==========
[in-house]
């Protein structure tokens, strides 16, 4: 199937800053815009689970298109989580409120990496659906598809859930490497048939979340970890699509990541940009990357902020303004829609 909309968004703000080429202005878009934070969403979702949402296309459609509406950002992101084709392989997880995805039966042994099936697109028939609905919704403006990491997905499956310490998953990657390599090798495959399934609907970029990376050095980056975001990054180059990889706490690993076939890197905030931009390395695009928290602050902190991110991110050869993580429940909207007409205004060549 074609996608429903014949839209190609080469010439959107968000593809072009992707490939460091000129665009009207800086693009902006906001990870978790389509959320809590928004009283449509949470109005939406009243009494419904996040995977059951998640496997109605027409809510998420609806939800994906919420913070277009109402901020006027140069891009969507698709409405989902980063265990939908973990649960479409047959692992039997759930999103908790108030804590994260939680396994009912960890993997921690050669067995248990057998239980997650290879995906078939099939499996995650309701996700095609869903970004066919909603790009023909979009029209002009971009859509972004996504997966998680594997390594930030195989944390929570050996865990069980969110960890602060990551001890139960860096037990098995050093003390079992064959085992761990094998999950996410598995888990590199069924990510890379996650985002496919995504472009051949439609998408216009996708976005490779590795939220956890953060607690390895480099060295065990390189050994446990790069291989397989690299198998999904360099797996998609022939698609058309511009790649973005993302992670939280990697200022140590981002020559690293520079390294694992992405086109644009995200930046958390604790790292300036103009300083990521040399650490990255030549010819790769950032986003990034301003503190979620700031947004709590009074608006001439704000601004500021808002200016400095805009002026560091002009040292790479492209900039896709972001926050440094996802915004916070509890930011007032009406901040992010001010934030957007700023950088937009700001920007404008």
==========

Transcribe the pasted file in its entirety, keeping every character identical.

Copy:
[in-house]
């Protein structure tokens, strides 16, 4: 199937800053815009689970298109989580409120990496659906598809859930490497048939979340970890699509990541940009990357902020303004829609 909309968004703000080429202005878009934070969403979702949402296309459609509406950002992101084709392989997880995805039966042994099936697109028939609905919704403006990491997905499956310490998953990657390599090798495959399934609907970029990376050095980056975001990054180059990889706490690993076939890197905030931009390395695009928290602050902190991110991110050869993580429940909207007409205004060549 074609996608429903014949839209190609080469010439959107968000593809072009992707490939460091000129665009009207800086693009902006906001990870978790389509959320809590928004009283449509949470109005939406009243009494419904996040995977059951998640496997109605027409809510998420609806939800994906919420913070277009109402901020006027140069891009969507698709409405989902980063265990939908973990649960479409047959692992039997759930999103908790108030804590994260939680396994009912960890993997921690050669067995248990057998239980997650290879995906078939099939499996995650309701996700095609869903970004066919909603790009023909979009029209002009971009859509972004996504997966998680594997390594930030195989944390929570050996865990069980969110960890602060990551001890139960860096037990098995050093003390079992064959085992761990094998999950996410598995888990590199069924990510890379996650985002496919995504472009051949439609998408216009996708976005490779590795939220956890953060607690390895480099060295065990390189050994446990790069291989397989690299198998999904360099797996998609022939698609058309511009790649973005993302992670939280990697200022140590981002020559690293520079390294694992992405086109644009995200930046958390604790790292300036103009300083990521040399650490990255030549010819790769950032986003990034301003503190979620700031947004709590009074608006001439704000601004500021808002200016400095805009002026560091002009040292790479492209900039896709972001926050440094996802915004916070509890930011007032009406901040992010001010934030957007700023950088937009700001920007404008």